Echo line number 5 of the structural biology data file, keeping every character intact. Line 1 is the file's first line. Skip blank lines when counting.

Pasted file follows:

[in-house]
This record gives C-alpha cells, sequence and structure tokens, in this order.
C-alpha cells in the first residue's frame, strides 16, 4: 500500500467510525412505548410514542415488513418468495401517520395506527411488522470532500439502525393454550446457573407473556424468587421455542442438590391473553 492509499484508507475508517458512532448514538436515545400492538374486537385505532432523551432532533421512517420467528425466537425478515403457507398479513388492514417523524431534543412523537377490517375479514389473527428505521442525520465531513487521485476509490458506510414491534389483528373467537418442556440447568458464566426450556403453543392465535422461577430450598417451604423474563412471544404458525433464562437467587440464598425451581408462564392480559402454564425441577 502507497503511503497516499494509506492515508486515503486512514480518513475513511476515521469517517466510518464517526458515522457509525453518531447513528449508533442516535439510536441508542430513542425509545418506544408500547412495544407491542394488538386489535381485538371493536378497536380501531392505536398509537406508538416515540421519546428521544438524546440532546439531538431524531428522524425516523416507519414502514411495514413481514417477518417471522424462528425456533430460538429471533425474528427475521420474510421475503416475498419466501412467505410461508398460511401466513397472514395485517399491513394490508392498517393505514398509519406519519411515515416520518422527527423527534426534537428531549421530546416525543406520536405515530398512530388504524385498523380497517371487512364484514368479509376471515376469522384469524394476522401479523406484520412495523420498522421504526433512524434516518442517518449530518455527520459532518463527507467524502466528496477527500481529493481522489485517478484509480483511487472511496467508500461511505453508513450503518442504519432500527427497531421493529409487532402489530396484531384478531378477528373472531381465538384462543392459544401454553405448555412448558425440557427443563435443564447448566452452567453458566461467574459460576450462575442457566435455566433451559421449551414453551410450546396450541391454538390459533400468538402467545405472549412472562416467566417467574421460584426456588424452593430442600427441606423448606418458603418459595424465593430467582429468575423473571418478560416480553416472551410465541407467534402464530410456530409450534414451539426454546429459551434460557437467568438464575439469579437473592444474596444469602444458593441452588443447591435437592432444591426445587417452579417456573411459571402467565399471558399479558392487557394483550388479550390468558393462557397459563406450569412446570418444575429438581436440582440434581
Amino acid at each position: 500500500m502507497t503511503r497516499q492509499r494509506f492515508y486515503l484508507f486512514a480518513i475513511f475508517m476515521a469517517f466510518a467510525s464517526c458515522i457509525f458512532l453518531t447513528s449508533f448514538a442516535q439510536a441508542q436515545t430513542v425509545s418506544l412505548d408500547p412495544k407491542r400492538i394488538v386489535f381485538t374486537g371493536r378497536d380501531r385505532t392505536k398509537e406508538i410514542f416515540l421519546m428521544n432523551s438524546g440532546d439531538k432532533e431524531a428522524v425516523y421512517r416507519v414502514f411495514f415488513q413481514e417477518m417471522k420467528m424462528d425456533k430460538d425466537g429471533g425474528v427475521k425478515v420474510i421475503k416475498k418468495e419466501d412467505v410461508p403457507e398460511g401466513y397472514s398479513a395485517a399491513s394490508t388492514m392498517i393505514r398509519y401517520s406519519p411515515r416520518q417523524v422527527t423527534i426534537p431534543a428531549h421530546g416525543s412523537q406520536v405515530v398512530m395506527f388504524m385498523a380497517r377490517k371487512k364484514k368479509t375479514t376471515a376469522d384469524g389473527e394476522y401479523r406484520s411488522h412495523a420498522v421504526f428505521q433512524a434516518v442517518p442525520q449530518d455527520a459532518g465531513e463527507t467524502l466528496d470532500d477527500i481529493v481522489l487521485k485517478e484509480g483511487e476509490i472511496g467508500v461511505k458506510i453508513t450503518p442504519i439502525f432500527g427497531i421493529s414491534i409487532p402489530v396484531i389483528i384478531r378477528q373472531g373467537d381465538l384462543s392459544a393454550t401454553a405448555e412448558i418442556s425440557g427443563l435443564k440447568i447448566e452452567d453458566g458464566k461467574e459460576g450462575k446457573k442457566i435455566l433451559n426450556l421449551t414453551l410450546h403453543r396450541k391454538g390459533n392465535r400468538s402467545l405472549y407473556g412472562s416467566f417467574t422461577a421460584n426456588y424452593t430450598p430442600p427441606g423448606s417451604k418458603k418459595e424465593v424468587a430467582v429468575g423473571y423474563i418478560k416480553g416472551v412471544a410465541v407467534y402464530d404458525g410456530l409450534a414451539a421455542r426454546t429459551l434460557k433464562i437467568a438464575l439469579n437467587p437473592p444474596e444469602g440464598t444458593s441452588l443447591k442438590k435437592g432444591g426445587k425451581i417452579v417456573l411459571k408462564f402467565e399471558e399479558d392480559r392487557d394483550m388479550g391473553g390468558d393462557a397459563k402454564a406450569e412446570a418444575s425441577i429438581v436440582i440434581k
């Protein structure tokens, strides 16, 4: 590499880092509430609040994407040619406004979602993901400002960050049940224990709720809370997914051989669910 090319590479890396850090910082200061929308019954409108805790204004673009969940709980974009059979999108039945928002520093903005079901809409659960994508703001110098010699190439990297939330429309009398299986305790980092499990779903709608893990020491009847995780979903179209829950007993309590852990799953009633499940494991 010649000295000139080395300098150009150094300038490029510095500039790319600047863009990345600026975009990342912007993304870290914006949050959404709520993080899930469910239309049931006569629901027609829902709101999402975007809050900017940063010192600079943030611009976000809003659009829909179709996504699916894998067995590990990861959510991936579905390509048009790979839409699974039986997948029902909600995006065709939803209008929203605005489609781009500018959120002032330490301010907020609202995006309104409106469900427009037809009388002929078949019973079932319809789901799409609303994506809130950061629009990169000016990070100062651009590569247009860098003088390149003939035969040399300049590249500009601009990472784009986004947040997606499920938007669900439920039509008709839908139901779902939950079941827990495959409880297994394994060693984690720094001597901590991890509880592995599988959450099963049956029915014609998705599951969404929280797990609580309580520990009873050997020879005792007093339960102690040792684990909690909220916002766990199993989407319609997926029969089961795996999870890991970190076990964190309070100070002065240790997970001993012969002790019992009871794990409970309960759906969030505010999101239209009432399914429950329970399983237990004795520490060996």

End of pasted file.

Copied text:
């Protein structure tokens, strides 16, 4: 590499880092509430609040994407040619406004979602993901400002960050049940224990709720809370997914051989669910 090319590479890396850090910082200061929308019954409108805790204004673009969940709980974009059979999108039945928002520093903005079901809409659960994508703001110098010699190439990297939330429309009398299986305790980092499990779903709608893990020491009847995780979903179209829950007993309590852990799953009633499940494991 010649000295000139080395300098150009150094300038490029510095500039790319600047863009990345600026975009990342912007993304870290914006949050959404709520993080899930469910239309049931006569629901027609829902709101999402975007809050900017940063010192600079943030611009976000809003659009829909179709996504699916894998067995590990990861959510991936579905390509048009790979839409699974039986997948029902909600995006065709939803209008929203605005489609781009500018959120002032330490301010907020609202995006309104409106469900427009037809009388002929078949019973079932319809789901799409609303994506809130950061629009990169000016990070100062651009590569247009860098003088390149003939035969040399300049590249500009601009990472784009986004947040997606499920938007669900439920039509008709839908139901779902939950079941827990495959409880297994394994060693984690720094001597901590991890509880592995599988959450099963049956029915014609998705599951969404929280797990609580309580520990009873050997020879005792007093339960102690040792684990909690909220916002766990199993989407319609997926029969089961795996999870890991970190076990964190309070100070002065240790997970001993012969002790019992009871794990409970309960759906969030505010999101239209009432399914429950329970399983237990004795520490060996």